5

If your basement is even somewhat functional then I would try to wire to the attic. I think a good rule of thumb would be would you let your out of work cousin stay in your basement a few days? If it is even that nice I would go for the attic, given that you can reasonably get to almost all areas of your attic. Remember for bedrooms with outer walls that ...


5

Number one thing, I'd mark the reserved wires in the switch box and the ceiling box so when you open things up in the future it's clear what's what. I also write myself notes inside the cover plate with a sharpie. I'd connect the grounds and neutrals at both ends and cap the hots with wire nuts. I'd not put a switch in the switchbox, I'd leave a blank ...


4

Transformers are your friend! Easy peasy, if the numbers work. Start by looking at the air conditioner. You need to know the number of "watts" the air conditioner uses, probably between 1000 and 3000. This number is often called VA instead. Next, look at the receptacle (outlet) on the generator. If it looks like the totally common AC power outlet, ...


4

Yes - almost certainly. You need to get the wiring right (the wires should be colour coded in the usual way - if in doubt post pictures). The pins are in the same positions in both plugs. The 13A plug is fixed unlike the 5A. A fuse should be chosen to match the rating of the cord but you're unlikely to have that information. In that case just fit a 1A fuse ...


4

Rewiring a house is an advanced activity; you have to understand what is code and what is reasonable, and then understand how to get wire to the places where you need to get wire. This will probably involve damage to some finished surfaces. I would not go the baseboard route, as it doesn't look very good and you would need to protect the wire against nails. ...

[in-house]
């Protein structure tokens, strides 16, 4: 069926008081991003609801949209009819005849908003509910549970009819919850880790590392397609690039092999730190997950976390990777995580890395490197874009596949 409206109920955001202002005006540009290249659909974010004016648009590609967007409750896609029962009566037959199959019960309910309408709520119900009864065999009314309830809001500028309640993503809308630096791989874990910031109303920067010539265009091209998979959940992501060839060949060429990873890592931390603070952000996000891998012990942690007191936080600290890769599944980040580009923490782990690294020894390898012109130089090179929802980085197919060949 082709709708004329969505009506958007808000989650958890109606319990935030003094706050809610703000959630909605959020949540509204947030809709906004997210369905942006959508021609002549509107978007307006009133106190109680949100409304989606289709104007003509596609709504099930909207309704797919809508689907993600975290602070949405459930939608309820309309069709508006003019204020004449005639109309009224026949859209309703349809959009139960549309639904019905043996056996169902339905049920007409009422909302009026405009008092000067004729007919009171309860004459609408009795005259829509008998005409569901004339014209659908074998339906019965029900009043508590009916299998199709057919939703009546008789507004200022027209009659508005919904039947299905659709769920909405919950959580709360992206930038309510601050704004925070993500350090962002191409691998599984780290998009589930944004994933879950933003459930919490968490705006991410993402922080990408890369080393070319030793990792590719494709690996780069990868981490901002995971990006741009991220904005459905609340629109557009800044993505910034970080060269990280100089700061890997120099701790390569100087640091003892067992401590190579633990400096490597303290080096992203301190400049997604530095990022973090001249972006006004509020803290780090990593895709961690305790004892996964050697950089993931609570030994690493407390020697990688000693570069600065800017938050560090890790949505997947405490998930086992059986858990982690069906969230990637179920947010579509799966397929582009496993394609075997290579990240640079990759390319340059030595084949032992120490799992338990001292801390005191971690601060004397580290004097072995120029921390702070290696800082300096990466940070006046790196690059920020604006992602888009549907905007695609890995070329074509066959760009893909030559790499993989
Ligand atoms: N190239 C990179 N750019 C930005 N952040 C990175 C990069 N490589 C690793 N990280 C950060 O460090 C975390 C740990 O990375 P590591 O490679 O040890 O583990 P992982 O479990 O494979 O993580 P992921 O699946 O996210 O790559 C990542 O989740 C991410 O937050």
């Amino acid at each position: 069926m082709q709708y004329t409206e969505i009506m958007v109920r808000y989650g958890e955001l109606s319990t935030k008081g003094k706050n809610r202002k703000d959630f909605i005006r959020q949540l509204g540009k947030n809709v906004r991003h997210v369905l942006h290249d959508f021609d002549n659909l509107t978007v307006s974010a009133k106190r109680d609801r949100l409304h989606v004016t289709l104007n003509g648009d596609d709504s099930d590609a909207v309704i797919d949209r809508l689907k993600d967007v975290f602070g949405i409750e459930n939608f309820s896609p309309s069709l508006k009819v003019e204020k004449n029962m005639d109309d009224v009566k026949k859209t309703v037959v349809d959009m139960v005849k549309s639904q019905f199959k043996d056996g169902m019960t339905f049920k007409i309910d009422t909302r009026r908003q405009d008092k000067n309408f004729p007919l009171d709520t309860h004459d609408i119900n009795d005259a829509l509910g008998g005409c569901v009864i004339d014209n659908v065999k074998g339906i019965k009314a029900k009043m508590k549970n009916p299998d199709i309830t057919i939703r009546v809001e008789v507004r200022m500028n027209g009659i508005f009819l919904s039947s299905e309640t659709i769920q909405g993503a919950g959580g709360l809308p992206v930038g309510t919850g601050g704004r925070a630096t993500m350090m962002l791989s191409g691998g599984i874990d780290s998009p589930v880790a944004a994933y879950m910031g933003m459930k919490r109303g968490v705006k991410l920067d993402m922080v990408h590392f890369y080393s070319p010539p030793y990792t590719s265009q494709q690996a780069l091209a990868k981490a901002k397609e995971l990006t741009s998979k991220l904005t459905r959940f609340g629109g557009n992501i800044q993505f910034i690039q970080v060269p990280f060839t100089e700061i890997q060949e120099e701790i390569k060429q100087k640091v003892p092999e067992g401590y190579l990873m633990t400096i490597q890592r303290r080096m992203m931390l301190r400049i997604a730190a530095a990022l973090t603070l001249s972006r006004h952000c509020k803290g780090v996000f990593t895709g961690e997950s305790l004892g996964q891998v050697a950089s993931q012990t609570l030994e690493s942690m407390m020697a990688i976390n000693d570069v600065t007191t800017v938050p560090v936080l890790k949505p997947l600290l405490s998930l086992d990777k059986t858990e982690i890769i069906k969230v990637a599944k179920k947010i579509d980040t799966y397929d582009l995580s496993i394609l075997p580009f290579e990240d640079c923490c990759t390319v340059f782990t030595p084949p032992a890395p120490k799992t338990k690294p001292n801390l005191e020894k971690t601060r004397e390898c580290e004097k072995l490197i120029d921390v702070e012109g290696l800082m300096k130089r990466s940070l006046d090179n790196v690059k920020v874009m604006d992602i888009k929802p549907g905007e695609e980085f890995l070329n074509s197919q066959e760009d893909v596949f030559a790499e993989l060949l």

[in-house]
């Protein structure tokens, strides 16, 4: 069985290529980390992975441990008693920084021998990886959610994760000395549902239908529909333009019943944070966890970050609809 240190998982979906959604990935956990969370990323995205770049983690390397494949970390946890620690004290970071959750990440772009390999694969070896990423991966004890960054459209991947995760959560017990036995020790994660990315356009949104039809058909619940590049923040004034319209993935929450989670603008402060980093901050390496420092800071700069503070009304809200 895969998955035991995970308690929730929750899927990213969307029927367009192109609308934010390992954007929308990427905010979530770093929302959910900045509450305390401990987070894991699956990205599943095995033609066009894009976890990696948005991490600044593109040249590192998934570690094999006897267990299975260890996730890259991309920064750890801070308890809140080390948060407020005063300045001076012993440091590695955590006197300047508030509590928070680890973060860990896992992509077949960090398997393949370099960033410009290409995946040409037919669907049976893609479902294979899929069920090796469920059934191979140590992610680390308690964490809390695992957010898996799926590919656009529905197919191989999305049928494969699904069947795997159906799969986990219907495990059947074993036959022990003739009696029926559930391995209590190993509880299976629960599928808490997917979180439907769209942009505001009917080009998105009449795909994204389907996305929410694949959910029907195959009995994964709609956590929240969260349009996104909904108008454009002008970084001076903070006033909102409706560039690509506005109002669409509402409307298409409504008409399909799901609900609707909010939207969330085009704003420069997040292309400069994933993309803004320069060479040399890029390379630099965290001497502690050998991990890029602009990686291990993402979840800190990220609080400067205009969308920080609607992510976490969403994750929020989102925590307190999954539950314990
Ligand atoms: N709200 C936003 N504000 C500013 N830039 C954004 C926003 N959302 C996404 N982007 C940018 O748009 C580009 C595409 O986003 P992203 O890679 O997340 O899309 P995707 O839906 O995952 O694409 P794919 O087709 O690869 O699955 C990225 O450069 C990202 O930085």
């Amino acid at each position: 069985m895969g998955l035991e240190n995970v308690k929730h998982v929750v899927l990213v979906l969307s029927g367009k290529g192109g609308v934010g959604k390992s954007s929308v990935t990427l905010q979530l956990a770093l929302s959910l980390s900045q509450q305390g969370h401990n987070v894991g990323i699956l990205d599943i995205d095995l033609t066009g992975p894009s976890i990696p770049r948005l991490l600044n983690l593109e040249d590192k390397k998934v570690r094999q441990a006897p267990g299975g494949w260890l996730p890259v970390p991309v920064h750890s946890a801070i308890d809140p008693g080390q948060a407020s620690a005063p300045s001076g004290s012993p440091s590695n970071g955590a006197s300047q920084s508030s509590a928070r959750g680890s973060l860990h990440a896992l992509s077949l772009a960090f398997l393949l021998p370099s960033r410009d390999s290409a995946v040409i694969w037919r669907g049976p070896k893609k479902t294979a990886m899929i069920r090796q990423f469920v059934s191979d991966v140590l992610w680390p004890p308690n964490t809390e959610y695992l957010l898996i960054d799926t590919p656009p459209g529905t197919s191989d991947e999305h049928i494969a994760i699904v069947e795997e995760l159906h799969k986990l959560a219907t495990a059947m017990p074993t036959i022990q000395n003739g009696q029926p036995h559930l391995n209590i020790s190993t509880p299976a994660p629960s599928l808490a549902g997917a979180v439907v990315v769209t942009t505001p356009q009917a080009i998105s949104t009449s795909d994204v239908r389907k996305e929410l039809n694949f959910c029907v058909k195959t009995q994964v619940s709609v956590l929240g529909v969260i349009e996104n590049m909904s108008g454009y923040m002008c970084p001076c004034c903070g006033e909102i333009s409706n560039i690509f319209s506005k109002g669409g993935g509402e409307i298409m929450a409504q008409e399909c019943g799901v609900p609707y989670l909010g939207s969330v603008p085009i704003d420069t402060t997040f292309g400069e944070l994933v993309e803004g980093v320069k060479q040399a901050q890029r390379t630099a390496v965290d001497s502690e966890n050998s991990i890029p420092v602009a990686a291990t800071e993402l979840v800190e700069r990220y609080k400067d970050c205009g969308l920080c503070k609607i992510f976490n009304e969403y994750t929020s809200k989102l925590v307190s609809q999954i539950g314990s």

4

A total rewire is a big job. He probably hasn't managed his time well and doesn't have time to do your job right now. The "waiting for stuff" is likely to be not correct.


4

Wire, Cable, outlets, switches, conduit, panels, breakers etc. to wire a house are commodities. Easy to find. If you ordered special fixtures, that might be different. A good electrician would have what was needed, at least to start, right in the van.


4

Nice pun. Your plan will work to get this appliance working again. You can crimp or use blue wire nuts for the connections. As far as the stopper, try cutting it at the seam and then peeling it off the wire and then super glue it back on to the wire at the right spot. This is actually about appliance repair and will probably get flagged. You could also go ...


4

As a tap to a second building with no sub panel NO It would not be legal. The term tap usually means connecting a smaller conductor to a larger feeder and there are some cases where a tap is legal but not here with the info provided. Maybe it’s legal if this is spliced not tapped if the breaker feeding the 8-3 is 20 amp it probably is ok (they may have ...


4

One circuit or feeder to an outbuilding If you install a 120/240V split-phase #6 feeder, you have to get rid of the #10 circuit. Then you would feed the well from the subpanel you plan. The only exception is if a circuit is a different voltage (no luck here), or a different usage - classically, a circuit switched from the source for yard lights, well, etc. ...


4